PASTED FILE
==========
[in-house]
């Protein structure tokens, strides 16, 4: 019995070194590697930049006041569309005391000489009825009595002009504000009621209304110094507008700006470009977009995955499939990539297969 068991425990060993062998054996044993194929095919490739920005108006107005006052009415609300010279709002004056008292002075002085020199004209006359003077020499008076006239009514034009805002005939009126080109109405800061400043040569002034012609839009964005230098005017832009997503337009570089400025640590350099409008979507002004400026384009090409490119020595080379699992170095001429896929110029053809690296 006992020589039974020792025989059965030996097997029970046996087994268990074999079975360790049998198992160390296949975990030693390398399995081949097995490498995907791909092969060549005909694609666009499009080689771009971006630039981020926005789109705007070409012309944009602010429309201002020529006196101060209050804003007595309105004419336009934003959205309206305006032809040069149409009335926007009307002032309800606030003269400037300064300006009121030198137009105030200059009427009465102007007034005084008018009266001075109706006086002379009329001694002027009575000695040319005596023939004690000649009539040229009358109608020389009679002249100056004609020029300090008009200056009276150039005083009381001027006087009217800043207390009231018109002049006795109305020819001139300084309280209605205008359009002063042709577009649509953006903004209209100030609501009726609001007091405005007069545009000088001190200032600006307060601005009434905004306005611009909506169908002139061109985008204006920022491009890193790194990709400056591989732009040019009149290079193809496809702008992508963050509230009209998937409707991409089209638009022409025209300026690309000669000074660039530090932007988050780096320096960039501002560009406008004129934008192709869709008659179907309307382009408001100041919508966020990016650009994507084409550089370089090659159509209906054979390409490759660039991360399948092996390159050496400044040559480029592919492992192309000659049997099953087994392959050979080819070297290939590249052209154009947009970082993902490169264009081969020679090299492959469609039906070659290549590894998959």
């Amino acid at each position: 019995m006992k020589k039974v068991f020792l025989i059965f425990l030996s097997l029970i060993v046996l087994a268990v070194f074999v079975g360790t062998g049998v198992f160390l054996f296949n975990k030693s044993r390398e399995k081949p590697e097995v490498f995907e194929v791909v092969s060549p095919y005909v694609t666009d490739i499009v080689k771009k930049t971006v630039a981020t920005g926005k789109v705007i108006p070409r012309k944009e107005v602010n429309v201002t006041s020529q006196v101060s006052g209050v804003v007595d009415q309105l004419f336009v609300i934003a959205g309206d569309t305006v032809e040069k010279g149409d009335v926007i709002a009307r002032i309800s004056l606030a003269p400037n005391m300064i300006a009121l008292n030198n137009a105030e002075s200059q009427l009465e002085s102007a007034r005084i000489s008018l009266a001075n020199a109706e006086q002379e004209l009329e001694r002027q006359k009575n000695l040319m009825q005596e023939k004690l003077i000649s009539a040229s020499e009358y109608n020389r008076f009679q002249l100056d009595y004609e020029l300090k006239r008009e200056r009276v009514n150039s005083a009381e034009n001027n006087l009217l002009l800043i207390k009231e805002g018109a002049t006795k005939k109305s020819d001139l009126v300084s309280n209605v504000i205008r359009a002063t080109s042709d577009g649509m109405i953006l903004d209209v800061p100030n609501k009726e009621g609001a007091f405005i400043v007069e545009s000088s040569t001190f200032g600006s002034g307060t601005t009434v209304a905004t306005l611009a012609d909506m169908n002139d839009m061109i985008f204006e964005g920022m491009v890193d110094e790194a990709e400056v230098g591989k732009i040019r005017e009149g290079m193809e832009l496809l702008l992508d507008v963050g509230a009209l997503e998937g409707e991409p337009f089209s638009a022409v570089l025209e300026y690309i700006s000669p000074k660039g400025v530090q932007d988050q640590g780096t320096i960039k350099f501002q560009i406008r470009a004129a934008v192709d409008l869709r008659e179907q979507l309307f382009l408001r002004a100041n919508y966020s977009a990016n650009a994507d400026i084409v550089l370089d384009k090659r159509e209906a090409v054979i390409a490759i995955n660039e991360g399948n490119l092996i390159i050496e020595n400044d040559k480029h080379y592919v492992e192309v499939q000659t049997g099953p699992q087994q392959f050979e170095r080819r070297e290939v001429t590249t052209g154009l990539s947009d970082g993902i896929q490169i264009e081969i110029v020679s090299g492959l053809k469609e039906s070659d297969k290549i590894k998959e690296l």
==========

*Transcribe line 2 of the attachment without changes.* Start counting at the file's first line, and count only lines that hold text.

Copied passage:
């Protein structure tokens, strides 16, 4: 019995070194590697930049006041569309005391000489009825009595002009504000009621209304110094507008700006470009977009995955499939990539297969 068991425990060993062998054996044993194929095919490739920005108006107005006052009415609300010279709002004056008292002075002085020199004209006359003077020499008076006239009514034009805002005939009126080109109405800061400043040569002034012609839009964005230098005017832009997503337009570089400025640590350099409008979507002004400026384009090409490119020595080379699992170095001429896929110029053809690296 006992020589039974020792025989059965030996097997029970046996087994268990074999079975360790049998198992160390296949975990030693390398399995081949097995490498995907791909092969060549005909694609666009499009080689771009971006630039981020926005789109705007070409012309944009602010429309201002020529006196101060209050804003007595309105004419336009934003959205309206305006032809040069149409009335926007009307002032309800606030003269400037300064300006009121030198137009105030200059009427009465102007007034005084008018009266001075109706006086002379009329001694002027009575000695040319005596023939004690000649009539040229009358109608020389009679002249100056004609020029300090008009200056009276150039005083009381001027006087009217800043207390009231018109002049006795109305020819001139300084309280209605205008359009002063042709577009649509953006903004209209100030609501009726609001007091405005007069545009000088001190200032600006307060601005009434905004306005611009909506169908002139061109985008204006920022491009890193790194990709400056591989732009040019009149290079193809496809702008992508963050509230009209998937409707991409089209638009022409025209300026690309000669000074660039530090932007988050780096320096960039501002560009406008004129934008192709869709008659179907309307382009408001100041919508966020990016650009994507084409550089370089090659159509209906054979390409490759660039991360399948092996390159050496400044040559480029592919492992192309000659049997099953087994392959050979080819070297290939590249052209154009947009970082993902490169264009081969020679090299492959469609039906070659290549590894998959």